Sunshine on Stormy Mountain (Entiat)
I was on the road with the dogs by 4 a.m. for the long drive from Seattle to the Entiat, looking for some sunshine and hoping to complete a hike we started about a month ago. Highway 2 over Stevens Pass had areas of ice and snow so we took the slightly longer route over Snoqualmie and Blewitt, lending an early perspective on the crappy weather on it's way from the coast. The Entiat River Road was slightly icy above 1500' which had me questioning the drive-ability of the forest roads to come. When we arrived at FS-5301 I was optimistic about what looked like an inch or two of powder covering the gravel road, but tires were spinning within the first twenty feet. I parked at the junction after some struggling and began booting up the road, which turned out to be covered in an inch of solid ice disguised under 1/2" of fresh snow. Microspikes were essential from the get go.
Stormy Mountain and Devil's Backbone quickly came into view as we rounded a corner into the sunshine. About 2 miles up I came upon a memorial to Thomas F. Beebe, who led the recovery efforts after a wildfire devastated the forest around Perry Creek in the 1970's. From there I could see several ridges leading to the summit. We left the road a mile or so later and began ascending a partially forested ridge. We crossed several overgrown roads as well as one clear road that did not appear on google maps.
As we climbed through a rocky section, Tyee Ridge and the West end of Four Mile Ridge came into view. Only a few inches of snow covered the South facing slopes just below the saddle between Devil's Backbone and Stormy Mountain, but wind swept powder rapidly increased to several feet deep at the top of the ridge. I switched to snowshoes and continued toward grey clouds forming around the summit. A large dark cloud mass was sweeping over the Cascades, making the 4 hour drive from Seattle seem like a small price to pay for a hike in the sunshine. On the other side of a large clearing filled with downed trees I followed an obvious trail that switched back and forth through fairly thick forest the rest of the way to the top.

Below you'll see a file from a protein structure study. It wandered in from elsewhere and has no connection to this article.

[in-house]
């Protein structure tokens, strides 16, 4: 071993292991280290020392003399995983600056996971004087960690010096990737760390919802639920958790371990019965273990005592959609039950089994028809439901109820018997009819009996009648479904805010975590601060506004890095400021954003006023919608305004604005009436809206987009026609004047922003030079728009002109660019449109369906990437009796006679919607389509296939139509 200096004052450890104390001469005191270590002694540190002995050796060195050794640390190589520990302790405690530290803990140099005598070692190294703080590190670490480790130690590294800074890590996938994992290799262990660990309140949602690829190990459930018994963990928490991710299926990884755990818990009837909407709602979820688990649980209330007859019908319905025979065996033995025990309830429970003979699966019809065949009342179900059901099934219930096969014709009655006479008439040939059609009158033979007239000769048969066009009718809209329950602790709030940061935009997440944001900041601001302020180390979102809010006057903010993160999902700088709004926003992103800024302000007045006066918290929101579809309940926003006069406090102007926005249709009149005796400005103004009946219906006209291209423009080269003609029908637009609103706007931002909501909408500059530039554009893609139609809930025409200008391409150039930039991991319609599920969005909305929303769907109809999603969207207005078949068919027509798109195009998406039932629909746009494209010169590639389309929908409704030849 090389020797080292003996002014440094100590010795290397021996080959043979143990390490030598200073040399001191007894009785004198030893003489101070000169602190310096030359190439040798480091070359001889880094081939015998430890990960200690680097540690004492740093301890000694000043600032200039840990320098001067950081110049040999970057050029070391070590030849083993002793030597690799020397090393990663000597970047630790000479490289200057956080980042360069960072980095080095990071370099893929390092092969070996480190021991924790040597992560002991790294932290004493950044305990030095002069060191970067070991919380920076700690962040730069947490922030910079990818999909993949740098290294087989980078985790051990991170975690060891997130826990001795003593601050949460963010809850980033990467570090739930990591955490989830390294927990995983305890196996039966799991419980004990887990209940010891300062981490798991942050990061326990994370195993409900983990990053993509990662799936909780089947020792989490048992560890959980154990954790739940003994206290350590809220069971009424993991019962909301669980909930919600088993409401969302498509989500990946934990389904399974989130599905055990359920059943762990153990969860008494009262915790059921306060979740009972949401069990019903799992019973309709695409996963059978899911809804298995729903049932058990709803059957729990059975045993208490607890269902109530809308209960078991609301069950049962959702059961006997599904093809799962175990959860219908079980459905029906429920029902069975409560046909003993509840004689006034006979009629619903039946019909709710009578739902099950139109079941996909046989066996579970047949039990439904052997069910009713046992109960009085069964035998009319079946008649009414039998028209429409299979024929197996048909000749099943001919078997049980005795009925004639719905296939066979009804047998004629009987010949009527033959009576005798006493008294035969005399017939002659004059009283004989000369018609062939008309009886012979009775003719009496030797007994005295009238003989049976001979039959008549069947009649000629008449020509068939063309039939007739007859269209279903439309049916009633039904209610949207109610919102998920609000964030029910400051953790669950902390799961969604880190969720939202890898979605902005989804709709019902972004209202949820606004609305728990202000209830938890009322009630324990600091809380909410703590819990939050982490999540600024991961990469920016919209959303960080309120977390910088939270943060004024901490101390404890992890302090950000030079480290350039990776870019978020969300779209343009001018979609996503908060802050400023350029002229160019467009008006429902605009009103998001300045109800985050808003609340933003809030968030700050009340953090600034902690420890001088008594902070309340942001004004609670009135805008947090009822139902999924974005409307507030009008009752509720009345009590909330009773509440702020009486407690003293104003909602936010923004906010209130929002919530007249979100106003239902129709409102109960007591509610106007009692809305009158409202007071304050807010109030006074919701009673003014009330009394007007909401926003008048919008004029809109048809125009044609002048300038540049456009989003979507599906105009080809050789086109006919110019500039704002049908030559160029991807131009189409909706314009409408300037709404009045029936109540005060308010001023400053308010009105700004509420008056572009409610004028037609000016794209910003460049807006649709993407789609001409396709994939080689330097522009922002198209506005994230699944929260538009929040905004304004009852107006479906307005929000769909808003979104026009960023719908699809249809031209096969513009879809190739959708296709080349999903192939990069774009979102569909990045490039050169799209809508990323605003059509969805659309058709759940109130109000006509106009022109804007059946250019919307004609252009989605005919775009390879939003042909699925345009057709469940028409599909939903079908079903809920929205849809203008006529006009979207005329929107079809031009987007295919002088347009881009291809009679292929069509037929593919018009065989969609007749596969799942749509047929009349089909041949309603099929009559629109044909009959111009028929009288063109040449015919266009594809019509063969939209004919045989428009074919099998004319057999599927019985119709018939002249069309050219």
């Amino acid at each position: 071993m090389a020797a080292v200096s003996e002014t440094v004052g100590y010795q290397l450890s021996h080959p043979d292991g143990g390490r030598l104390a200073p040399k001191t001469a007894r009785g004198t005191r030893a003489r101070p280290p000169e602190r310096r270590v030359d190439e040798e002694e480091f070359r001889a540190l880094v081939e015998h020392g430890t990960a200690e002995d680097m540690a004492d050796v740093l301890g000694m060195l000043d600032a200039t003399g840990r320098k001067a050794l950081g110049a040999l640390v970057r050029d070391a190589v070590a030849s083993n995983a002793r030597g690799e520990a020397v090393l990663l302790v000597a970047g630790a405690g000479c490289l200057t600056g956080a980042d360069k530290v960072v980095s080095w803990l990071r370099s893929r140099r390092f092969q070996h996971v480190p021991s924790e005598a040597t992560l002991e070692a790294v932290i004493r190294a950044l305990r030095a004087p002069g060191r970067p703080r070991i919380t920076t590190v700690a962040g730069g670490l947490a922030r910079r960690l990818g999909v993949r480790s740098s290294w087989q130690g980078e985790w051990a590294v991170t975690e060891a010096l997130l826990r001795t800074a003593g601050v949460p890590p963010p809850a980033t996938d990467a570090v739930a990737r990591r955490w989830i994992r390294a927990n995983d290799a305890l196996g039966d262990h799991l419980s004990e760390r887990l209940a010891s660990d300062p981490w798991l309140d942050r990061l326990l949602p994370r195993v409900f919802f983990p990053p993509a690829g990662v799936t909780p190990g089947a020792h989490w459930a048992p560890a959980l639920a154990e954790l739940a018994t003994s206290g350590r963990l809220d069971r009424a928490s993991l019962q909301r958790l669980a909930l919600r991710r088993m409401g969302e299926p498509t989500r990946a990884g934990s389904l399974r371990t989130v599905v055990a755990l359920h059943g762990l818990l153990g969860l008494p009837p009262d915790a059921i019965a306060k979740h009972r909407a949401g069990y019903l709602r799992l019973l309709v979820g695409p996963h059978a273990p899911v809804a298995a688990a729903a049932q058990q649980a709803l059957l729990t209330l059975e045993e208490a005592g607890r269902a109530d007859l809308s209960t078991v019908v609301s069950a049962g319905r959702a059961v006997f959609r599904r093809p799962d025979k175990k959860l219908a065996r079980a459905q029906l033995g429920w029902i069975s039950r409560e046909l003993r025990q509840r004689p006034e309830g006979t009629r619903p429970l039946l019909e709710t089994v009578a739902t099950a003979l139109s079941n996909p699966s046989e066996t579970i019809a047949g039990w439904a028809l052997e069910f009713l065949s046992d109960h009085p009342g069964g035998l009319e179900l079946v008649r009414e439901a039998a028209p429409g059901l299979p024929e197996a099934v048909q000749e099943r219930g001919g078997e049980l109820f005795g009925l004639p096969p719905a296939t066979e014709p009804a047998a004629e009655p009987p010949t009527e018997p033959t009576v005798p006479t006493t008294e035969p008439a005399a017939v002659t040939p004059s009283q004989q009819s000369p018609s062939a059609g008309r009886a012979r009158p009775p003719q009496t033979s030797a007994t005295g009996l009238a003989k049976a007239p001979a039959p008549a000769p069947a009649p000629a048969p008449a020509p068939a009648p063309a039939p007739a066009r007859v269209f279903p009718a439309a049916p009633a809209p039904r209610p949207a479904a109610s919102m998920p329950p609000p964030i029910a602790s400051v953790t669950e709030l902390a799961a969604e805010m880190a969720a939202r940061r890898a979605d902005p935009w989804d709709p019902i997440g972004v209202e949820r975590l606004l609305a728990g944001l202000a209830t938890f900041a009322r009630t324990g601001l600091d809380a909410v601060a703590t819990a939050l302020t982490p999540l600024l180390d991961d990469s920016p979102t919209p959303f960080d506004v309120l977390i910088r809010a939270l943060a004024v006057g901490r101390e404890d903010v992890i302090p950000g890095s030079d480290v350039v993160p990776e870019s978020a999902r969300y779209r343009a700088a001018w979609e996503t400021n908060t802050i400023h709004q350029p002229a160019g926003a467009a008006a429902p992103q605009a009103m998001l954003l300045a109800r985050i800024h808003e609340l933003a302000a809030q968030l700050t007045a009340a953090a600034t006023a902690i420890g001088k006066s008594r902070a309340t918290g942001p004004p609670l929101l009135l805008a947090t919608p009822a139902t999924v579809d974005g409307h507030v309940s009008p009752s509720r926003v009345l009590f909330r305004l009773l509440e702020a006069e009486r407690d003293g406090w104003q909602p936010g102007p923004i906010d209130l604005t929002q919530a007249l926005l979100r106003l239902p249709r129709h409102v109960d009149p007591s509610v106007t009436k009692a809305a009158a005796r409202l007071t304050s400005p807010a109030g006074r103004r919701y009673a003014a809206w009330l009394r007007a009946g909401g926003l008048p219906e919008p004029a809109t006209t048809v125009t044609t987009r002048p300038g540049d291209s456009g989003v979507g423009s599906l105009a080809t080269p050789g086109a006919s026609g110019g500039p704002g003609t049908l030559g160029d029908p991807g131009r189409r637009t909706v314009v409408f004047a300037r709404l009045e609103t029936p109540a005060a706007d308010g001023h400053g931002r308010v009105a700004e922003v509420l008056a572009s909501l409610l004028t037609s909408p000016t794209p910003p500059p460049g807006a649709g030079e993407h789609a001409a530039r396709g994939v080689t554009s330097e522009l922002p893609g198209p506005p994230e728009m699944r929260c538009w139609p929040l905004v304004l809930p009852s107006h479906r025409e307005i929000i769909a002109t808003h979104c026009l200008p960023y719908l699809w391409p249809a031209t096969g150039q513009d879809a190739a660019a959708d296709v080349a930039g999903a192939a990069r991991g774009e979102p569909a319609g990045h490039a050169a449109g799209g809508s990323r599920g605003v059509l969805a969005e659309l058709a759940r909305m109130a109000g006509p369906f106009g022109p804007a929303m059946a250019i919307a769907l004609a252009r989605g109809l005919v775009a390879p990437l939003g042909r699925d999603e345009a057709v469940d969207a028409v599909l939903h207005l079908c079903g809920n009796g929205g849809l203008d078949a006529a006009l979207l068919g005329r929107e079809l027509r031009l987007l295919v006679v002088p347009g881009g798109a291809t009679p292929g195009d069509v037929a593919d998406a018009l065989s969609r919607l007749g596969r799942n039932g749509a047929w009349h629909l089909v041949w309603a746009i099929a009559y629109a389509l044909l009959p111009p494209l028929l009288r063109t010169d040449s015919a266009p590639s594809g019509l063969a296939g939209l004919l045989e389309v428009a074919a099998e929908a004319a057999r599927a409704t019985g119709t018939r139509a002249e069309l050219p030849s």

The temperature dropped and wind picked up for the last few hundred feet, allowing for a firmer surface. The the dogs started zooming around, clearly stoked to be out of shoulder deep powder. With no views to be had we didn't stay on the summit long. We began our descent on the long ridge just North of the South Fork Perry Creek. The deep powder continued down to almost 5000 feet, a welcome change from ascending through it. We stayed to the right of the ridge to avoid extra elevation over a few bumps and turned straight down the hillside through thick new-growth. The forest only got thicker as we descended, but I realized my mistake too late and was not interested in climbing back up through the stuff. We passed over 3 roads that seemed like it would be even worse travelling and 1200' of bushwhacking later we finally reached a road with a slight trail through the brush, complete with orange tape hanging every few hundred feet.
Once we returned to FS-5503 it was an easy downhill road walk back to the truck. Two pairs of boot tracks had followed us to the memorial site where they turned around, meaning we had the sunny mountain to ourselves all day. Cameras at Stevens Pass showed no snow or ice on the road and there were no vehicle restrictions so we returned via Highway 2 but low clouds and darkness obscured the beautiful views along the way.
13 miles round trip
5500' elevation gain
9 hours car-to-car